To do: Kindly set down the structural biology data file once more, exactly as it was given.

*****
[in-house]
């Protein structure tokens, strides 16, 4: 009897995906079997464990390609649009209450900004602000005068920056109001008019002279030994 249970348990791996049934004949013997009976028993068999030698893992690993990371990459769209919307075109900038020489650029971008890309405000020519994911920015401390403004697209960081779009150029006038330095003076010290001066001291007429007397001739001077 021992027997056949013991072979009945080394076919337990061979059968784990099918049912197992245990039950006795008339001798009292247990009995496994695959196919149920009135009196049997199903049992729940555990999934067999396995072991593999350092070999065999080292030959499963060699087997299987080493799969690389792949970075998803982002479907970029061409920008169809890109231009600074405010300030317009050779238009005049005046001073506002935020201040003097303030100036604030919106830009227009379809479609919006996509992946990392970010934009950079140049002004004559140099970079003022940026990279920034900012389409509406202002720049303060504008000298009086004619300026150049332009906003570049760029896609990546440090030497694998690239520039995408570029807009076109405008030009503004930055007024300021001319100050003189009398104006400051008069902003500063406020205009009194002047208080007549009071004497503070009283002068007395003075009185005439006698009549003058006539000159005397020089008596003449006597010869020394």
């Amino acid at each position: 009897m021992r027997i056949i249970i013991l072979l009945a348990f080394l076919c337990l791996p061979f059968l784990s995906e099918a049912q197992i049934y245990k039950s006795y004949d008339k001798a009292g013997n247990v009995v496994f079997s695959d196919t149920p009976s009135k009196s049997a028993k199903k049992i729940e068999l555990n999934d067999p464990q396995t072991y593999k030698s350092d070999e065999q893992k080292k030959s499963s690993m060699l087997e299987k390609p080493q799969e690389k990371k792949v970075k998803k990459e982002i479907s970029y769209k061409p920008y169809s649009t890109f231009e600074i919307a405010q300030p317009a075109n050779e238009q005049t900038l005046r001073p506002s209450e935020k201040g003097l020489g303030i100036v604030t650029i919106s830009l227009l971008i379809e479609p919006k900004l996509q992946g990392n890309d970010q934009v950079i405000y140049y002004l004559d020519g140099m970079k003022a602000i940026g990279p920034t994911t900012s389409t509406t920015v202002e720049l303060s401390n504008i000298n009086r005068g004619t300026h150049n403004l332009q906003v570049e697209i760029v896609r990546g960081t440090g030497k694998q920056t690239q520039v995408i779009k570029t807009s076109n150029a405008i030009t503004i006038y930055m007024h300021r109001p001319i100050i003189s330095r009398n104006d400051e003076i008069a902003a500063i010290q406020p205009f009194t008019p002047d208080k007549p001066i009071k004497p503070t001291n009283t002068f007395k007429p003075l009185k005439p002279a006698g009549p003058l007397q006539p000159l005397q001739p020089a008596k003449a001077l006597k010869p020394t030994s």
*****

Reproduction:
[in-house]
């Protein structure tokens, strides 16, 4: 009897995906079997464990390609649009209450900004602000005068920056109001008019002279030994 249970348990791996049934004949013997009976028993068999030698893992690993990371990459769209919307075109900038020489650029971008890309405000020519994911920015401390403004697209960081779009150029006038330095003076010290001066001291007429007397001739001077 021992027997056949013991072979009945080394076919337990061979059968784990099918049912197992245990039950006795008339001798009292247990009995496994695959196919149920009135009196049997199903049992729940555990999934067999396995072991593999350092070999065999080292030959499963060699087997299987080493799969690389792949970075998803982002479907970029061409920008169809890109231009600074405010300030317009050779238009005049005046001073506002935020201040003097303030100036604030919106830009227009379809479609919006996509992946990392970010934009950079140049002004004559140099970079003022940026990279920034900012389409509406202002720049303060504008000298009086004619300026150049332009906003570049760029896609990546440090030497694998690239520039995408570029807009076109405008030009503004930055007024300021001319100050003189009398104006400051008069902003500063406020205009009194002047208080007549009071004497503070009283002068007395003075009185005439006698009549003058006539000159005397020089008596003449006597010869020394």
């Amino acid at each position: 009897m021992r027997i056949i249970i013991l072979l009945a348990f080394l076919c337990l791996p061979f059968l784990s995906e099918a049912q197992i049934y245990k039950s006795y004949d008339k001798a009292g013997n247990v009995v496994f079997s695959d196919t149920p009976s009135k009196s049997a028993k199903k049992i729940e068999l555990n999934d067999p464990q396995t072991y593999k030698s350092d070999e065999q893992k080292k030959s499963s690993m060699l087997e299987k390609p080493q799969e690389k990371k792949v970075k998803k990459e982002i479907s970029y769209k061409p920008y169809s649009t890109f231009e600074i919307a405010q300030p317009a075109n050779e238009q005049t900038l005046r001073p506002s209450e935020k201040g003097l020489g303030i100036v604030t650029i919106s830009l227009l971008i379809e479609p919006k900004l996509q992946g990392n890309d970010q934009v950079i405000y140049y002004l004559d020519g140099m970079k003022a602000i940026g990279p920034t994911t900012s389409t509406t920015v202002e720049l303060s401390n504008i000298n009086r005068g004619t300026h150049n403004l332009q906003v570049e697209i760029v896609r990546g960081t440090g030497k694998q920056t690239q520039v995408i779009k570029t807009s076109n150029a405008i030009t503004i006038y930055m007024h300021r109001p001319i100050i003189s330095r009398n104006d400051e003076i008069a902003a500063i010290q406020p205009f009194t008019p002047d208080k007549p001066i009071k004497p503070t001291n009283t002068f007395k007429p003075l009185k005439p002279a006698g009549p003058l007397q006539p000159l005397q001739p020089a008596k003449a001077l006597k010869p020394t030994s």